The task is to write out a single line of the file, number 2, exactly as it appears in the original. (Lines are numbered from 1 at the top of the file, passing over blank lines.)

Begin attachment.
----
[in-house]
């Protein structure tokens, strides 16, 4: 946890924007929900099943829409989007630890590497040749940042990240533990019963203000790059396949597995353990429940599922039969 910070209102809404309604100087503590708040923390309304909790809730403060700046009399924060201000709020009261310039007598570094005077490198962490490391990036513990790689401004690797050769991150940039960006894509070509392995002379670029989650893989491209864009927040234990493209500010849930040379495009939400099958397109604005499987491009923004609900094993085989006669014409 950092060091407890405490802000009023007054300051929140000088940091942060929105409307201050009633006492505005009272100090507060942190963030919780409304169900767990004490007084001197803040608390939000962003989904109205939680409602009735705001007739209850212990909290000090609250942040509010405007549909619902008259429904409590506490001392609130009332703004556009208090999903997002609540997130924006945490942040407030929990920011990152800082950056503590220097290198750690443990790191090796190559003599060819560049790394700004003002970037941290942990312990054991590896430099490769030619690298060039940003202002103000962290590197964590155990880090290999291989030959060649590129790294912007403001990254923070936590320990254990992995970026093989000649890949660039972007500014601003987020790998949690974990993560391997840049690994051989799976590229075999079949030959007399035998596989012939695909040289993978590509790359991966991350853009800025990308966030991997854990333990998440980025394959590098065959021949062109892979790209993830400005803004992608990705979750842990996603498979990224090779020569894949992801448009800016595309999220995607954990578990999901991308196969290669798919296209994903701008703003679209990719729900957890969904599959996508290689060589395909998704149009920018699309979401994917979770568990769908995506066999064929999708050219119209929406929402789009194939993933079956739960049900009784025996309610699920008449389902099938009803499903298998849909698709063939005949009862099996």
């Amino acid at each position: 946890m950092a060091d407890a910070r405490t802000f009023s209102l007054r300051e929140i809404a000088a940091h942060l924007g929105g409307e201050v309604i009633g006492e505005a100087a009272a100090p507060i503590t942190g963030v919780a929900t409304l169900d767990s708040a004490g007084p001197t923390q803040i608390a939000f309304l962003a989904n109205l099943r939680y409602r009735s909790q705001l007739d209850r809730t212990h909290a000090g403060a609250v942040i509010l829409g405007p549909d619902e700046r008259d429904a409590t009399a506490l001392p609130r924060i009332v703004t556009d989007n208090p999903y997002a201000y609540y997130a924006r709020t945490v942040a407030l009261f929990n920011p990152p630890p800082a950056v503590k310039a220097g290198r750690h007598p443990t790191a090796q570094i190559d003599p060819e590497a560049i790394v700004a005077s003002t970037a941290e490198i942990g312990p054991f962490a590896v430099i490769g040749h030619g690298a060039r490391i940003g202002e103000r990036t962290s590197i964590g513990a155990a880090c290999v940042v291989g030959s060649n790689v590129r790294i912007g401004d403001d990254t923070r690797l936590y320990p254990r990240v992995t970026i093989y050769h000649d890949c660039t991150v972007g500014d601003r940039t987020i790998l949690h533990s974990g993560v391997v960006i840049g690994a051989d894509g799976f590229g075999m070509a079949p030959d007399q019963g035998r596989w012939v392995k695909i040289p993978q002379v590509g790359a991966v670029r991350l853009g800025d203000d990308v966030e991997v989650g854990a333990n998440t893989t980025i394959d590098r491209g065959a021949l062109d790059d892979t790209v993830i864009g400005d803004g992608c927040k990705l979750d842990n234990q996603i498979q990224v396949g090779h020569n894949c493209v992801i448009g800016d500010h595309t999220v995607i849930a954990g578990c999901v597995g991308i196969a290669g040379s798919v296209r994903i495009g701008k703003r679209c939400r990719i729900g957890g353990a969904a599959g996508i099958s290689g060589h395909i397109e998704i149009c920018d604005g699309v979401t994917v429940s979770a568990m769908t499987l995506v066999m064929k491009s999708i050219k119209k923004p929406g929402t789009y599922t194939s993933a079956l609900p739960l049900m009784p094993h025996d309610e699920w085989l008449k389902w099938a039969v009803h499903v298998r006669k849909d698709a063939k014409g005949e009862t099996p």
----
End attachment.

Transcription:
């Protein structure tokens, strides 16, 4: 946890924007929900099943829409989007630890590497040749940042990240533990019963203000790059396949597995353990429940599922039969 910070209102809404309604100087503590708040923390309304909790809730403060700046009399924060201000709020009261310039007598570094005077490198962490490391990036513990790689401004690797050769991150940039960006894509070509392995002379670029989650893989491209864009927040234990493209500010849930040379495009939400099958397109604005499987491009923004609900094993085989006669014409 950092060091407890405490802000009023007054300051929140000088940091942060929105409307201050009633006492505005009272100090507060942190963030919780409304169900767990004490007084001197803040608390939000962003989904109205939680409602009735705001007739209850212990909290000090609250942040509010405007549909619902008259429904409590506490001392609130009332703004556009208090999903997002609540997130924006945490942040407030929990920011990152800082950056503590220097290198750690443990790191090796190559003599060819560049790394700004003002970037941290942990312990054991590896430099490769030619690298060039940003202002103000962290590197964590155990880090290999291989030959060649590129790294912007403001990254923070936590320990254990992995970026093989000649890949660039972007500014601003987020790998949690974990993560391997840049690994051989799976590229075999079949030959007399035998596989012939695909040289993978590509790359991966991350853009800025990308966030991997854990333990998440980025394959590098065959021949062109892979790209993830400005803004992608990705979750842990996603498979990224090779020569894949992801448009800016595309999220995607954990578990999901991308196969290669798919296209994903701008703003679209990719729900957890969904599959996508290689060589395909998704149009920018699309979401994917979770568990769908995506066999064929999708050219119209929406929402789009194939993933079956739960049900009784025996309610699920008449389902099938009803499903298998849909698709063939005949009862099996």